Most consumers would enjoy lower-priced mobile phone calls if the Government regulated the cost of switching mobile phone calls between networks, a telecommunications analyst says.
The Commerce Commission has changed its stance on the issue, and is now recommending the Government regulate mobile termination rates rather than leaving the industry to govern itself.
The commission has revised its advice because of a new calling plan offered by Vodafone that allows substantially cheaper calls between customers on its own network, than for customers calling a rival network.
The regulator is now arguing for cost-based rates, saying that's the best way to ensure vigorous competition.
Last year, the commission's draft report suggested dropping mobile termination rates for calls from 15 cents per minute to to 3.8 cents by 2015, and texts from 10 cents to 0.5 cents each.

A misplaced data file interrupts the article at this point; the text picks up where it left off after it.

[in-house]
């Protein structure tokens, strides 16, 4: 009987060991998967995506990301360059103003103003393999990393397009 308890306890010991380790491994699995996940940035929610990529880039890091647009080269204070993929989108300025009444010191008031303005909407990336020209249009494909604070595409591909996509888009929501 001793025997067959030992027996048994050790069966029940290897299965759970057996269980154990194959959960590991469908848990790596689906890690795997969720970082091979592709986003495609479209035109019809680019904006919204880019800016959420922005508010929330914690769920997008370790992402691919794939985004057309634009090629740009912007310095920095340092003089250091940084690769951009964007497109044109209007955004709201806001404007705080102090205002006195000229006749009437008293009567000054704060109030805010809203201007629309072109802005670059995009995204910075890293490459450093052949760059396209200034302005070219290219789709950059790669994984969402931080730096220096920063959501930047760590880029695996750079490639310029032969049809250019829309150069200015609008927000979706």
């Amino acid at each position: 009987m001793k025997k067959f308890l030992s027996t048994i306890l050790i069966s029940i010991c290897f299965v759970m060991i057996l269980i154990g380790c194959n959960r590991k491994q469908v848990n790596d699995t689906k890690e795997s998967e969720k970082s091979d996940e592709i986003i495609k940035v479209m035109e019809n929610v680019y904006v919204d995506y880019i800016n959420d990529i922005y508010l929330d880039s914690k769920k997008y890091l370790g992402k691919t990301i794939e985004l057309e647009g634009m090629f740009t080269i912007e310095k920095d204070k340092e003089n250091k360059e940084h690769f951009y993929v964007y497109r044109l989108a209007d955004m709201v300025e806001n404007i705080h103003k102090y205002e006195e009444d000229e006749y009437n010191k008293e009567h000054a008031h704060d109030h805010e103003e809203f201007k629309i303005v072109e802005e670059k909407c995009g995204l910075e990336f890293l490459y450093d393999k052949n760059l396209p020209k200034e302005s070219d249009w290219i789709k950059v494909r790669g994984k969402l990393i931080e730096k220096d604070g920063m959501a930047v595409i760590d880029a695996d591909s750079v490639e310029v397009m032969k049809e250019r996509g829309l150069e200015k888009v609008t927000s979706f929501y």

Telecommunications analyst at Forsyth Barr, Guy Hallwright, says it's hard to estimate how far prices would fall under regulation.
Regulation elsewhere has brought prices down, he says, but companies have passed on differing amounts to customers, while the strength of competition also plays a part.
Depending on how much is passed on to consumers and demand, Mr Hallwright estimates Telecom may lose in the low tens of millions of dollars, while Vodafone will face heavier losses.
Consumer New Zealand chief executive Sue Chetwin, who is also part of a group that's been lobbying for regulation, says the Government could regulate within months if it wanted to, which would ultimately benefit consumers.
As well as bringing the price of calls down, she told Morning Report, cost-based regulation also allows other competitors to enter the market, bringing costs down for everyone.
Submissions on the draft ruling are due by 19 May and the Commission hopes to get a final report to the Communications Minister, Steven Joyce by early June.
Mr Joyce says he'll make a decision in a timely manner once he has received the final report.